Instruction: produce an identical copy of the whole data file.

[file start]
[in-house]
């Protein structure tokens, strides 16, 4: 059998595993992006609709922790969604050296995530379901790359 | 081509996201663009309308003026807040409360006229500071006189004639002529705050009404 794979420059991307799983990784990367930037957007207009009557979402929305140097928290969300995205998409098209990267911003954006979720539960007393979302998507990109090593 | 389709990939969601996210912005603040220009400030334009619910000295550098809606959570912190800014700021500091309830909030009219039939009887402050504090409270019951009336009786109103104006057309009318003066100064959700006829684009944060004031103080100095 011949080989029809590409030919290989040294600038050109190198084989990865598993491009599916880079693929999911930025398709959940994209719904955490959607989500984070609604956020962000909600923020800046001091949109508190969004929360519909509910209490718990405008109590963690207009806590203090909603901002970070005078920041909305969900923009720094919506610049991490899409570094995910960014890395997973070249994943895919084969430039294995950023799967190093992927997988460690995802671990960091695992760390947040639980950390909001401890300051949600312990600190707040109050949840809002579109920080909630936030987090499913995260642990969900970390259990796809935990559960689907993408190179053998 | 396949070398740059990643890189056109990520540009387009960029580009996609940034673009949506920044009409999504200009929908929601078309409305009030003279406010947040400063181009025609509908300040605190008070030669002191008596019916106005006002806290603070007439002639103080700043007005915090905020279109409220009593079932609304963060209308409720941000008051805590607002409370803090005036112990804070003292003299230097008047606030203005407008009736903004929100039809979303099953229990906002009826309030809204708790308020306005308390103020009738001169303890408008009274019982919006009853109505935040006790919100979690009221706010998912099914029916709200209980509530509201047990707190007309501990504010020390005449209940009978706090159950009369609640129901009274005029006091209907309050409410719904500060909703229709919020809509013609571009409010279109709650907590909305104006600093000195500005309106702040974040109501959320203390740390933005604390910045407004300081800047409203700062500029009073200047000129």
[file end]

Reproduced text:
[in-house]
């Protein structure tokens, strides 16, 4: 059998595993992006609709922790969604050296995530379901790359 | 081509996201663009309308003026807040409360006229500071006189004639002529705050009404 794979420059991307799983990784990367930037957007207009009557979402929305140097928290969300995205998409098209990267911003954006979720539960007393979302998507990109090593 | 389709990939969601996210912005603040220009400030334009619910000295550098809606959570912190800014700021500091309830909030009219039939009887402050504090409270019951009336009786109103104006057309009318003066100064959700006829684009944060004031103080100095 011949080989029809590409030919290989040294600038050109190198084989990865598993491009599916880079693929999911930025398709959940994209719904955490959607989500984070609604956020962000909600923020800046001091949109508190969004929360519909509910209490718990405008109590963690207009806590203090909603901002970070005078920041909305969900923009720094919506610049991490899409570094995910960014890395997973070249994943895919084969430039294995950023799967190093992927997988460690995802671990960091695992760390947040639980950390909001401890300051949600312990600190707040109050949840809002579109920080909630936030987090499913995260642990969900970390259990796809935990559960689907993408190179053998 | 396949070398740059990643890189056109990520540009387009960029580009996609940034673009949506920044009409999504200009929908929601078309409305009030003279406010947040400063181009025609509908300040605190008070030669002191008596019916106005006002806290603070007439002639103080700043007005915090905020279109409220009593079932609304963060209308409720941000008051805590607002409370803090005036112990804070003292003299230097008047606030203005407008009736903004929100039809979303099953229990906002009826309030809204708790308020306005308390103020009738001169303890408008009274019982919006009853109505935040006790919100979690009221706010998912099914029916709200209980509530509201047990707190007309501990504010020390005449209940009978706090159950009369609640129901009274005029006091209907309050409410719904500060909703229709919020809509013609571009409010279109709650907590909305104006600093000195500005309106702040974040109501959320203390740390933005604390910045407004300081800047409203700062500029009073200047000129």